Andrea Bossi is a poet and journalist from Chicago’s South Side. She’s on hiatus from her studies at Harvard College, where she studies cognitive neuroscience and African American Studies. In nonfiction, Andrea looks for pieces that reel her in and give her no choice but to become intellectually curious and emotionally invested. Work like this tends to be/come quite personal to the writer, influenced by their identity and experiences as appropriate. And a poetic quality is always a bonus. While Andrea doesn’t necessarily expect investigative journalism, Rachel Kaadzi Ghansah’s “A Most American Terrorist: The Making of Dylann Roof” is a great example of the excellence she seeks.

To learn more, you can read Andrea’s writing at Forbes, follow her on Twitter, or follow her on Instagram.

Jessica Franken, Nonfiction Editor

Jessica Franken has wide-ranging tastes, but is especially looking for creative nonfiction that reaches beyond the personal essay with a curiosity toward the world outside the self. Send her your lyric essays, formal experiments, speculative nonfiction, narrative profiles of surprising people and things, incantations and invocations, fourth-genre weirdos, and genre-straddling prose. Send your conventional essays as well, the ones pulled taut by poetic, rhythmic prose begging to be whispered aloud while reading. Jessica’s own nonfiction has found a home in River Teeth, The Cincinnati Review, and elsewhere. She is also theGreat Lakes Review’s copy editor.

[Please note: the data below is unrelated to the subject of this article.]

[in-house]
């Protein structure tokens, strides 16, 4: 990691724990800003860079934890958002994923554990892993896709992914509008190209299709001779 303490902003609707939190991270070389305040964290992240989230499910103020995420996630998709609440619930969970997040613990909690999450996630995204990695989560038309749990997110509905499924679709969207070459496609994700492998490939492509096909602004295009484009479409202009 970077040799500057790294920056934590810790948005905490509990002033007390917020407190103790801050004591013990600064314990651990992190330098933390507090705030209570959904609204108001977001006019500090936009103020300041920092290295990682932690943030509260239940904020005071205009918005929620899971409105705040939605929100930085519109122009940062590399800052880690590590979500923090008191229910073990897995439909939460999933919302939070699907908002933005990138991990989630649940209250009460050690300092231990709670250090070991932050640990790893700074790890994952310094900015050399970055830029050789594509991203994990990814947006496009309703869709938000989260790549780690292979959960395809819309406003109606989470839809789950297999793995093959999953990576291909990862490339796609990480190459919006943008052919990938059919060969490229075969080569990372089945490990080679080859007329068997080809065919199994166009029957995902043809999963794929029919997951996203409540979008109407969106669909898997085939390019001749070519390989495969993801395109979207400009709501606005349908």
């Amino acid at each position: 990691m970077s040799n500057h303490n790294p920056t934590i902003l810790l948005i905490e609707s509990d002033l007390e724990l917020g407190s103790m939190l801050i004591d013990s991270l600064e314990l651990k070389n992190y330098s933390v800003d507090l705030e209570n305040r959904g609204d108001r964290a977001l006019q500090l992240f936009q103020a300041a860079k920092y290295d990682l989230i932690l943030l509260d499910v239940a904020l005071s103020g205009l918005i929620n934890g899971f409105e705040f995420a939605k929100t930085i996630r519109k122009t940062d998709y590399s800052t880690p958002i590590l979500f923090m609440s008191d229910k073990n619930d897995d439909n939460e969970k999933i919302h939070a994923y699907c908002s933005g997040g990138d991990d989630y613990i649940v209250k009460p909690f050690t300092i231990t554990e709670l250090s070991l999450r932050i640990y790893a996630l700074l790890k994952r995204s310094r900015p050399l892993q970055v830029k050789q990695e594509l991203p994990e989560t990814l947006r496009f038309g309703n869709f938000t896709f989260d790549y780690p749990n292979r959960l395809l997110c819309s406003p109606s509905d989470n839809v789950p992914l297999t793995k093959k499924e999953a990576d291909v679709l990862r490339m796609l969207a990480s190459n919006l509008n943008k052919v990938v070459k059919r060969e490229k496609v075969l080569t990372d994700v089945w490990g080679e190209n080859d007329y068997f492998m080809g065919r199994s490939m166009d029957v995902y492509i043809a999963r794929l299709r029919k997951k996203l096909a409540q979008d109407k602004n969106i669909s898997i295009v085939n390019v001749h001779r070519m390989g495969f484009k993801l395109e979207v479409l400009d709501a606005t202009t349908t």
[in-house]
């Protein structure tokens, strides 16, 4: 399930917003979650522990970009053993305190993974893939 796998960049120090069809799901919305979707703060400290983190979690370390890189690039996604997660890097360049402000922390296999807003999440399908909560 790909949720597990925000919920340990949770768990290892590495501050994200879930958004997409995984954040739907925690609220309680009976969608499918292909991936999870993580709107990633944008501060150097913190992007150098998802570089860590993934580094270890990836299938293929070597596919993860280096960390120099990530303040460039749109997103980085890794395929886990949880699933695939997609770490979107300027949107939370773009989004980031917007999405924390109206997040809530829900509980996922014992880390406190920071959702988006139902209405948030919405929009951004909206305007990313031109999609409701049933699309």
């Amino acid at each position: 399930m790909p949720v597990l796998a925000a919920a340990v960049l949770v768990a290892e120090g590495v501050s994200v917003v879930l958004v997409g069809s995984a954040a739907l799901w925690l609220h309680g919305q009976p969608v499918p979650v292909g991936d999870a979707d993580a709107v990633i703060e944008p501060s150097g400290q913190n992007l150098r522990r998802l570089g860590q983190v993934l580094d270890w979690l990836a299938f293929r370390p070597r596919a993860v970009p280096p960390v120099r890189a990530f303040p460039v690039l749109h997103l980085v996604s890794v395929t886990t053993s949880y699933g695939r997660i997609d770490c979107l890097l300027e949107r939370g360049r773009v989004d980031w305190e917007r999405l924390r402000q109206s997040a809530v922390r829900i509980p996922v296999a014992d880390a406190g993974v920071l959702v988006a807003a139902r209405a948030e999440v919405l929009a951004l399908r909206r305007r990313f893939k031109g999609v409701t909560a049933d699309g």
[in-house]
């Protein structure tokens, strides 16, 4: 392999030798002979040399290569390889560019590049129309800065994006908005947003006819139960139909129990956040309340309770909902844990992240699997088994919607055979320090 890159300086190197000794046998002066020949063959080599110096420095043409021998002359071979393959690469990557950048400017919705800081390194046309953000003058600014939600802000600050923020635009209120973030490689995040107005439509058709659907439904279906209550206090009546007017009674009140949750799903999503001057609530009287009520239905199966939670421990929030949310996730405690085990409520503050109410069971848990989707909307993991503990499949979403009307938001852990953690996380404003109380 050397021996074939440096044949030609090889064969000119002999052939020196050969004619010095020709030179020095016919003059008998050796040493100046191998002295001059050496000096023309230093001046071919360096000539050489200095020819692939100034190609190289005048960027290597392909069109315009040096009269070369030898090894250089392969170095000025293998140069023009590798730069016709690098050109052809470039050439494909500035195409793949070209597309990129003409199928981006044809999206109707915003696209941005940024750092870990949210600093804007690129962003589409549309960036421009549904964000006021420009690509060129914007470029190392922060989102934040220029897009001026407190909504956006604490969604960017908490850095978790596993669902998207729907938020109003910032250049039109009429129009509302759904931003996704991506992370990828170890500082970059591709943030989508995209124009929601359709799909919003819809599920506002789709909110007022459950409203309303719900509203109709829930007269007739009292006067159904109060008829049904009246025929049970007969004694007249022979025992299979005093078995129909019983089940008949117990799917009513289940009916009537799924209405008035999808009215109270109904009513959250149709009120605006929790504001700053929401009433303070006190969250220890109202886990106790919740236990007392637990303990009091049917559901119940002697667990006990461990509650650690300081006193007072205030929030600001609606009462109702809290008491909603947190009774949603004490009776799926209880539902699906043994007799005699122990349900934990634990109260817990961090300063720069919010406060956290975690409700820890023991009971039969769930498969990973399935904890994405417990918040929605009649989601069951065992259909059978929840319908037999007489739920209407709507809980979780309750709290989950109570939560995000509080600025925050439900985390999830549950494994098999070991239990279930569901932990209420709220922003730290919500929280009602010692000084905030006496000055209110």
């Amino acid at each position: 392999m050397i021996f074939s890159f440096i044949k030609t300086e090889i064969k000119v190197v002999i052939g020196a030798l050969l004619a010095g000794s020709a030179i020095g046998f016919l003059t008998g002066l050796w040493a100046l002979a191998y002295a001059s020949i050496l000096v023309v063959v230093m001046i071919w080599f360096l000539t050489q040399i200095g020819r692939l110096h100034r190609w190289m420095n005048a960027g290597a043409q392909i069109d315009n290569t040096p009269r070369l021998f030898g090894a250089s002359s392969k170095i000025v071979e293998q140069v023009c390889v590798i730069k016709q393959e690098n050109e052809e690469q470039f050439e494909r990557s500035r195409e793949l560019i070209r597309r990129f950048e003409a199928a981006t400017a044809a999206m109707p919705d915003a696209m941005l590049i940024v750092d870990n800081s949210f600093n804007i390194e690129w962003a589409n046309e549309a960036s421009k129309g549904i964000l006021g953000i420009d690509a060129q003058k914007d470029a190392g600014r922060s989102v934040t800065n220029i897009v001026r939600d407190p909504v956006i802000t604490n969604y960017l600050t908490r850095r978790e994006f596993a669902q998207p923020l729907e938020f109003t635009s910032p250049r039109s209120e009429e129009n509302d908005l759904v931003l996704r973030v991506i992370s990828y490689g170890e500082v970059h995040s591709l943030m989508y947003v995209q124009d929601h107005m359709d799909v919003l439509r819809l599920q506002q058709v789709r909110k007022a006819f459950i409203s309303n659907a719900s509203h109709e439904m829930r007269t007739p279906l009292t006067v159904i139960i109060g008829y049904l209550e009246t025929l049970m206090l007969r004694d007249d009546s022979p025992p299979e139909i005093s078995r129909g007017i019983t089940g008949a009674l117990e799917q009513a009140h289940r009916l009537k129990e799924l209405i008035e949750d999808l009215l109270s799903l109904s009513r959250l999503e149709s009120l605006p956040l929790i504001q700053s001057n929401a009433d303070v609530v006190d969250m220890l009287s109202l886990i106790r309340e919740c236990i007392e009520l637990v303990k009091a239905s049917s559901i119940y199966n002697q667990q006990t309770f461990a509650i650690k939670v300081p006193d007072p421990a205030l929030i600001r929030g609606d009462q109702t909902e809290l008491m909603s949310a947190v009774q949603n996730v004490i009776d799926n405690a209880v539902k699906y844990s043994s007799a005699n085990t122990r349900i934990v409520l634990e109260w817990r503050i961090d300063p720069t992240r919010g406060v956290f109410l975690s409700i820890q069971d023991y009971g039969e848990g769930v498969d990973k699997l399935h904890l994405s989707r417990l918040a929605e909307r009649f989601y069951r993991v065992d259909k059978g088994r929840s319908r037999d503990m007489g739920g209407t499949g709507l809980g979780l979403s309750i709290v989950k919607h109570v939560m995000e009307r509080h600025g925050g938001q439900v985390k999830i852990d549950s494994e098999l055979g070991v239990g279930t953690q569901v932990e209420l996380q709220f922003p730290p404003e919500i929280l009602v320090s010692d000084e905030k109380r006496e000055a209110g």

Brittany N. Jaekel, Nonfiction Editor

Brittany N. Jaekel writes from her home in the Twin Cities. She is particularly drawn to cross-genre experiments, memoir that plays with form and language (thinkGood Woman: Poems and a Memoirby Lucille Clifton), and stories of “human and natural histories” (think Judith Schalansky’s[Pocket] Atlas of Remote Islands or John McPhee’s Annals of the Former World). Send creative nonfiction that engages the reader long after the work has been set down, and/or writing that boldly experiments with language or genre while telling a compelling story. Brittany’s work has appeared in RHINO, The Journal of the Acoustical Society of America, and elsewhere.